How to Save a Knocked Out Tooth Before You Get to a Dentist

Dentist Blog

If you have an accident and knock out a tooth, all may not be lost, and your dentist may be able to reinsert it. But you have a short period of time in which to work here. According to Sports Medicine Australia, teeth stand the best chance of successful reinsertion if you can get them back into their sockets within twenty minutes. Act fast and take care to protect the tooth to increase your dentist's chances of putting it back in place permanently.

Try to Reinsert the Tooth

You can often reinsert a tooth that has been knocked out cleanly by simply slipping it back in its socket. Note that this is a temporary measure that only protects the tooth until you can see a dentist. To reinsert a tooth permanently, your dentist needs to check the tooth and socket and splint the tooth into place.

If the tooth is dirty, clean it first to avoid transferring bacteria to your socket. Hold the tooth by its crown – the bit that sticks out into your mouth – and don't touch the root. If you damage the root, you have less chance of a successful reinsertion. Rinse the tooth, ideally in milk. If you don't have milk handy, give it a quick rinse in water. Leave the tooth wet, as drying it may damage the root. 

When you're ready to reinsert, make sure that the tooth is the right way around. Hold it by the crown, position it over the socket and gently push it back in. If you can't get it in with your fingers, put the tooth into position and bite down. Once the tooth is in its socket, pad up a tissue, put it over the tooth and bite down on it to keep the tooth in place until you get to the dentist.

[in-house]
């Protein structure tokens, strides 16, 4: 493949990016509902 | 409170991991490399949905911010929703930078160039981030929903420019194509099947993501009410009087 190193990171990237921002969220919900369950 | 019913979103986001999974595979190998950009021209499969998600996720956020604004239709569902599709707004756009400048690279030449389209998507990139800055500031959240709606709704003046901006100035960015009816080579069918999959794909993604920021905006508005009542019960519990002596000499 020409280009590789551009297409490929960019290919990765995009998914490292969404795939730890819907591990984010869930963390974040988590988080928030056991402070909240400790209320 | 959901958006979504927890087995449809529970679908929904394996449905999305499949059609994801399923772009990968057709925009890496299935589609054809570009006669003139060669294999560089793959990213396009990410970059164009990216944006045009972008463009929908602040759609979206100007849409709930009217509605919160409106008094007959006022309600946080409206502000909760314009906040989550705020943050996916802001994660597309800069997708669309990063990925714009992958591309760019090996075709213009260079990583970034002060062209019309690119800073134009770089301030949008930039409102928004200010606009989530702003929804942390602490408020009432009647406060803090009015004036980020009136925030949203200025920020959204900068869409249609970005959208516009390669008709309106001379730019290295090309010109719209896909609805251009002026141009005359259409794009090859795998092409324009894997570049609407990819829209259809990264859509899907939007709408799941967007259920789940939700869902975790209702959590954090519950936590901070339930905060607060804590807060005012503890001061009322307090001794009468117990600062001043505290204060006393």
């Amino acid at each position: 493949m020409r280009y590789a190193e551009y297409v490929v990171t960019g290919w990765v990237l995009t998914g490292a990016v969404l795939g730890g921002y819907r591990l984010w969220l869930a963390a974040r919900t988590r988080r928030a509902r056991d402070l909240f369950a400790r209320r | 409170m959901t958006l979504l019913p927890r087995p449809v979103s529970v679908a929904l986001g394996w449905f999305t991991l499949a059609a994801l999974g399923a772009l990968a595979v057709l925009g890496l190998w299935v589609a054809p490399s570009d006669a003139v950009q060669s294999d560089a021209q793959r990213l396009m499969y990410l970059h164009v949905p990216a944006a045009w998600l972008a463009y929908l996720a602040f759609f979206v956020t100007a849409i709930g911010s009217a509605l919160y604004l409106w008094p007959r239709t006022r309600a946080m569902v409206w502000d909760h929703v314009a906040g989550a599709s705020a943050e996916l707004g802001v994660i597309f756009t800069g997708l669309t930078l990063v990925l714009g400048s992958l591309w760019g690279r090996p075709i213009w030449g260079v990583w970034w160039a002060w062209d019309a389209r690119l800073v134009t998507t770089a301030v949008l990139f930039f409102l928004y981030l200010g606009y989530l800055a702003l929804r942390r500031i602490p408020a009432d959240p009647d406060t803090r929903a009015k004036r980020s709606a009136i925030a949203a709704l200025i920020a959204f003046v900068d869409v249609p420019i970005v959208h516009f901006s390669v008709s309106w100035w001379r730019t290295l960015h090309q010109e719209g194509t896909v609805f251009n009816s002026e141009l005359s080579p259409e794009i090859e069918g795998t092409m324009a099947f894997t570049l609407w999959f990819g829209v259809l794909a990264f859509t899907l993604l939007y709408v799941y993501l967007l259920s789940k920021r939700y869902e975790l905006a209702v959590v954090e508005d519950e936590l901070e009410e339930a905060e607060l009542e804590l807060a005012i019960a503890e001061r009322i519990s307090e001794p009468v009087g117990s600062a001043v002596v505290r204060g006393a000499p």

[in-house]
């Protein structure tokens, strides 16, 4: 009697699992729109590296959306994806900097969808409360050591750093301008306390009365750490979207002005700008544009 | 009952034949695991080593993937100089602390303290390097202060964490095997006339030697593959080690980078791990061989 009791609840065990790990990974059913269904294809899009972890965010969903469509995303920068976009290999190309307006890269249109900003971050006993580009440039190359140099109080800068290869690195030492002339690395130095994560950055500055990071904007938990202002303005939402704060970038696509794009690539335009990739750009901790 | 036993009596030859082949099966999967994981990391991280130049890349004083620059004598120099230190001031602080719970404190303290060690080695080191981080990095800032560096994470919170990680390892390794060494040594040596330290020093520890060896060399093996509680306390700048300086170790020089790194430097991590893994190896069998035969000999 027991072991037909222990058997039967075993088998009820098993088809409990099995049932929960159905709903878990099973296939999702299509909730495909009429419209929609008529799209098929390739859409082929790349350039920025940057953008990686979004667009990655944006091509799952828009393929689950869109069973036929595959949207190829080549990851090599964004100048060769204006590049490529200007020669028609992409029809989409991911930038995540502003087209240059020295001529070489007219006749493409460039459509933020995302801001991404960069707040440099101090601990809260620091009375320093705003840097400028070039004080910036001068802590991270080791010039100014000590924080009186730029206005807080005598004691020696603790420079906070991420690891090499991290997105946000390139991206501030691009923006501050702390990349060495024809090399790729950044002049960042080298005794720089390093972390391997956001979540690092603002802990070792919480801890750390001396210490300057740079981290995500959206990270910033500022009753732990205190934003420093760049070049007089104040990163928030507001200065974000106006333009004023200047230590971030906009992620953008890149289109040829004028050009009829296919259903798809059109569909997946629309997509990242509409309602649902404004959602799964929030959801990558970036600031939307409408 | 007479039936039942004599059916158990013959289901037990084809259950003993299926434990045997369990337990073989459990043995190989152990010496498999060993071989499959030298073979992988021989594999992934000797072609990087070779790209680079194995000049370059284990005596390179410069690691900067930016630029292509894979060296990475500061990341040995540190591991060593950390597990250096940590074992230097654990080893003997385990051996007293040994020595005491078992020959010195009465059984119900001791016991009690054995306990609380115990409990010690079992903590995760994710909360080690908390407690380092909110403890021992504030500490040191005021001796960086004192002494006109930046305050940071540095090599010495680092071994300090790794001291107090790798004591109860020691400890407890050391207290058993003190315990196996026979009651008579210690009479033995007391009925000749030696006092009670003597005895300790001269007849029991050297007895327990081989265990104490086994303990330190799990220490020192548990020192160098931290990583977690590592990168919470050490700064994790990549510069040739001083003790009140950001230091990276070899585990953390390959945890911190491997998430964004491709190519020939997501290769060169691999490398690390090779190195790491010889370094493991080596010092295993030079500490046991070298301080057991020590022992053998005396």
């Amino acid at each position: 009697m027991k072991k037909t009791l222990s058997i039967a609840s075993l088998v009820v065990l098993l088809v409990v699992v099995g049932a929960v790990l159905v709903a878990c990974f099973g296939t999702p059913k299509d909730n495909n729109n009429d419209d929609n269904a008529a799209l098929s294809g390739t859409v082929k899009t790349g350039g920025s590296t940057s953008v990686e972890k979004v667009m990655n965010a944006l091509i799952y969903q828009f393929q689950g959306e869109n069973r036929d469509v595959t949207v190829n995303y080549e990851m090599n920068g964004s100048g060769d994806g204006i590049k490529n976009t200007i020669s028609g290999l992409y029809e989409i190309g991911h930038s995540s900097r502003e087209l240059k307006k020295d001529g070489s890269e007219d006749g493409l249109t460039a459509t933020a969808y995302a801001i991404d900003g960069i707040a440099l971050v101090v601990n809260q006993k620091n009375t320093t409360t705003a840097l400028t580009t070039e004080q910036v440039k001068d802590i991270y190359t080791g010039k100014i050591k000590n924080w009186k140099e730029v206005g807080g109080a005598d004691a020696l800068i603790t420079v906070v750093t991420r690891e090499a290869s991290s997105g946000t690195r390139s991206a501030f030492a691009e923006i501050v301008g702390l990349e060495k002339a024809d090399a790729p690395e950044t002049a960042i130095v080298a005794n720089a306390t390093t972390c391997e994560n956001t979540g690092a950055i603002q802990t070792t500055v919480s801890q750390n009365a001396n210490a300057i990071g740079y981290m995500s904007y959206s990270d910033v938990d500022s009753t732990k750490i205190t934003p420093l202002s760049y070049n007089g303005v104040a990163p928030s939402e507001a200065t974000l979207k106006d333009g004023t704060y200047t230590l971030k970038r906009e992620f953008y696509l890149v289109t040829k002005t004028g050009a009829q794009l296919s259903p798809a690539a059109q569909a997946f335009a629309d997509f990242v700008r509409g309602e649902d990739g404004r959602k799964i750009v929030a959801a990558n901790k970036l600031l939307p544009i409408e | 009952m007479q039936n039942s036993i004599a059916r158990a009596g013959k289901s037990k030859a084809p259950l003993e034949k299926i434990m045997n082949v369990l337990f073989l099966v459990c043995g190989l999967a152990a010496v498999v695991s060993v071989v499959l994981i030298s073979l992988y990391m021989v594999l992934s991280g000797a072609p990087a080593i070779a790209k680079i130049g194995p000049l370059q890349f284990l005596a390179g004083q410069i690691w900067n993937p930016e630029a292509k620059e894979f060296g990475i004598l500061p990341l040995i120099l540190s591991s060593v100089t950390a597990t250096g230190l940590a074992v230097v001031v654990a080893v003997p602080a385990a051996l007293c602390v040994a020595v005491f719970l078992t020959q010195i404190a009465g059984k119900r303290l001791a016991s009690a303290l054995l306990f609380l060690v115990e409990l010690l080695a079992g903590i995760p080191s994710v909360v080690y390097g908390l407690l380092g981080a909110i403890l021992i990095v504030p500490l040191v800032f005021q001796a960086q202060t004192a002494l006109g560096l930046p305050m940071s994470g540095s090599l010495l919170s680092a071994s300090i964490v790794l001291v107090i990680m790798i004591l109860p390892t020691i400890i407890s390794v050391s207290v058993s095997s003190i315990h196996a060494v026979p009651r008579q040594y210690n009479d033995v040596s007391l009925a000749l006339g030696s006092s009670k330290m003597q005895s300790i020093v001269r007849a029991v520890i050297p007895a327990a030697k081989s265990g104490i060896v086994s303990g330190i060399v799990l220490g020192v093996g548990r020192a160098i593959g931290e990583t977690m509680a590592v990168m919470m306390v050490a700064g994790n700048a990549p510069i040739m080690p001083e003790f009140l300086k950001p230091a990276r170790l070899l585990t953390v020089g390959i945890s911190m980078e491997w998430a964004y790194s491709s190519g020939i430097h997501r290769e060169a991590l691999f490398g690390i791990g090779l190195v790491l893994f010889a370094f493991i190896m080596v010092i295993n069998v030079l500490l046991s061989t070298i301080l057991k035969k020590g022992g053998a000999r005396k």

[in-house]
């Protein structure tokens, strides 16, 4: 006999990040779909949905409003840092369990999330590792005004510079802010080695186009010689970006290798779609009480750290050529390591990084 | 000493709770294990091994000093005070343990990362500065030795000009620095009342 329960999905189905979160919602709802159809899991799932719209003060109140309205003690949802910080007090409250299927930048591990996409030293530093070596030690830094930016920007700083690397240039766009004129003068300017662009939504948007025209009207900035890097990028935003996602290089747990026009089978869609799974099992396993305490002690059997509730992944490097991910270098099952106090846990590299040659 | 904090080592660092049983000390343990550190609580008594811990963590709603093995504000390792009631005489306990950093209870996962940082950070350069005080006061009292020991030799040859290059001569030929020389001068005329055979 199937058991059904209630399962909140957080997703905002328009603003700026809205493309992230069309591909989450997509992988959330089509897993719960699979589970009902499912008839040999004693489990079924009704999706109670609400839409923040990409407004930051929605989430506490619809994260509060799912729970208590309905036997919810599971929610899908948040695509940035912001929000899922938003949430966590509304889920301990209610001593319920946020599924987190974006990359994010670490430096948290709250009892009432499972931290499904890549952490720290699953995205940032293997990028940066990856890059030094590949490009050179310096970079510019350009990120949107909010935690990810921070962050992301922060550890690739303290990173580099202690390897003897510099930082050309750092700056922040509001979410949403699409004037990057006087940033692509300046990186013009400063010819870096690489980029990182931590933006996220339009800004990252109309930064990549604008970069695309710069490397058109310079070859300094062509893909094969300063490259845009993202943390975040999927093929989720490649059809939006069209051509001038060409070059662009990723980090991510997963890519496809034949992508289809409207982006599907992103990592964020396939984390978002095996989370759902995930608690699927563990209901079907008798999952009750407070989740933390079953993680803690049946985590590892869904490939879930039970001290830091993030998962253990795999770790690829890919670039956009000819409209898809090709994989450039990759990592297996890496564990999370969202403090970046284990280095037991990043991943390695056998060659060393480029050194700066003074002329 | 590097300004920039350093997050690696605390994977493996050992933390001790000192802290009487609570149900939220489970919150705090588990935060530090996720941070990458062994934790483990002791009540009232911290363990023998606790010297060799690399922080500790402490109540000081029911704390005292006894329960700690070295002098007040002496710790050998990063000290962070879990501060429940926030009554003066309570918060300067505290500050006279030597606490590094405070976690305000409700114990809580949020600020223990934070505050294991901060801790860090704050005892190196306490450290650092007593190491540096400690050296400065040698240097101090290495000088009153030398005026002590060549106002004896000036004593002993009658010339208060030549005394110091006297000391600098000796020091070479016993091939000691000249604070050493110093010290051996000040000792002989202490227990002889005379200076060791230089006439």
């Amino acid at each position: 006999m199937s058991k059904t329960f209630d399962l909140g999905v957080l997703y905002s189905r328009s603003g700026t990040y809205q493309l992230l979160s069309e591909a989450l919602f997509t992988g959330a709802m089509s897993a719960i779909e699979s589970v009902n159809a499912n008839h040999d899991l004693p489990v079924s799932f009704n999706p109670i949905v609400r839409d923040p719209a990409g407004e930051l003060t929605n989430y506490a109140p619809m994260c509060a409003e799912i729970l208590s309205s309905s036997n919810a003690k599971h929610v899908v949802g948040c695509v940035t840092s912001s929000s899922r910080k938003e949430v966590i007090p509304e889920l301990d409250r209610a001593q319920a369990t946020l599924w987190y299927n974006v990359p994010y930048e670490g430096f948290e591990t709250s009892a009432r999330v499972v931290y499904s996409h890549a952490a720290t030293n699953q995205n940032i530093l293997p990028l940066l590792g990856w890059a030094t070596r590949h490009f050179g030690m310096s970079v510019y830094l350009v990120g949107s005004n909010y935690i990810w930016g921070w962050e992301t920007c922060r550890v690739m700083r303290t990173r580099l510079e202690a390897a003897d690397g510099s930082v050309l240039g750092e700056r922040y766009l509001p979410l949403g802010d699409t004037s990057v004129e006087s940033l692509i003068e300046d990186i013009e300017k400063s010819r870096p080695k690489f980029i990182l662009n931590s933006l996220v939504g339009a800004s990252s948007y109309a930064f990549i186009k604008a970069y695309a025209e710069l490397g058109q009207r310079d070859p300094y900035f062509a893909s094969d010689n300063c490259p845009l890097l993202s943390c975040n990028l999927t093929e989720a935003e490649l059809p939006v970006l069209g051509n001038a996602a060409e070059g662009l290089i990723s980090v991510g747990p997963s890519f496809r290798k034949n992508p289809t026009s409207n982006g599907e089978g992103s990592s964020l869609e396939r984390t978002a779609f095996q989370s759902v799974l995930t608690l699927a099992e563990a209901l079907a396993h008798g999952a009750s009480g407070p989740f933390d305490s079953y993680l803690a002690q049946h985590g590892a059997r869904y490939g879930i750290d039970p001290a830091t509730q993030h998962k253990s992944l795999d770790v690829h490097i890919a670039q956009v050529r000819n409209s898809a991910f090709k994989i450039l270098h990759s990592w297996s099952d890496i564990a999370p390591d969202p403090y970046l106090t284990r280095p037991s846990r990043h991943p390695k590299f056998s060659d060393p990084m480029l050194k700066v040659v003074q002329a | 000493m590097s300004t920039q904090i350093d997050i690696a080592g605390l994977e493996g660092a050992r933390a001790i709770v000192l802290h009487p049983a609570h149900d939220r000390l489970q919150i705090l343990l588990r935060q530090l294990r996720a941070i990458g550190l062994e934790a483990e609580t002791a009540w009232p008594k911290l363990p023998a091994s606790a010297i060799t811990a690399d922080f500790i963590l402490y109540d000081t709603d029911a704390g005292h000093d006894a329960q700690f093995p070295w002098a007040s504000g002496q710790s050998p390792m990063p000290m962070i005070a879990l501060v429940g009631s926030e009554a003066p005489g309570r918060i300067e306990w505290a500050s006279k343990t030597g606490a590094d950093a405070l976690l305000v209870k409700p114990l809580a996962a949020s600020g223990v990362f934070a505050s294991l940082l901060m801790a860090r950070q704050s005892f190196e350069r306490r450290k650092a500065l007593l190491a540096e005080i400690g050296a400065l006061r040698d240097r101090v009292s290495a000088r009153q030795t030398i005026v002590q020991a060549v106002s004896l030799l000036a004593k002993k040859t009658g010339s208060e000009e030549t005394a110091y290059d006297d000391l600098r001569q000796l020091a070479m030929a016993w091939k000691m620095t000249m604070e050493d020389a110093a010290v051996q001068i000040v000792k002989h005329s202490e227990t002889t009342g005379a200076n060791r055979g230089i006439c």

Warning: Don't try to reinsert a baby tooth into a child's mouth, as this may damage the adult teeth growing in to the socket. Call your dentist and ask if your child needs to be checked out.

Can't Reinsert? Keep the Tooth Wet

Although the socket is the best place to store a knocked out tooth, you may not be able to get it in easily. If you can't put it back in position, try the following steps to stop the tooth from drying out:

  • Put it in a container and cover it with milk or saliva. Don't use water unless you have no other option. According to the American Association of Endodontists, water may damage the tooth's cells over time.
  • Alternatively, put the tooth in your mouth, so that your saliva can protect it. Position it between your cheek and your teeth. If you take this route, be really careful not to swallow the tooth.

Get to a Dentist

As soon as you've reinserted or stored the tooth, go to a dentist. If your dentist is not open, your local hospital may have an emergency dental clinic. Alternatively, search for emergency dental services in your area in a telephone directory or online.


20 October 2015

Unraveling Dental Myths about Children: A Blog for Parents

When I had my first child, I was a nervous wreck. Every book I read gave different advice, and I just wanted to be right! By the time I had my third child, some of the stress had abated. I now realised, there were tons of different perspectives on everything related to raising children including dentistry. To help parents, I have created this blog dedicated to unraveling dental myths about children. I am including posts that weigh both sides of issues such as thumb sucking, dental caries, breastfeeding, flossing and any other topic I can think of. I hope you find the information you need to unravel dental myths, but most importantly, I hope you find some peace of mind. With kids and dentistry, there can be more than one right answer, and I want you to be able to relax and go with the answer that's right for you.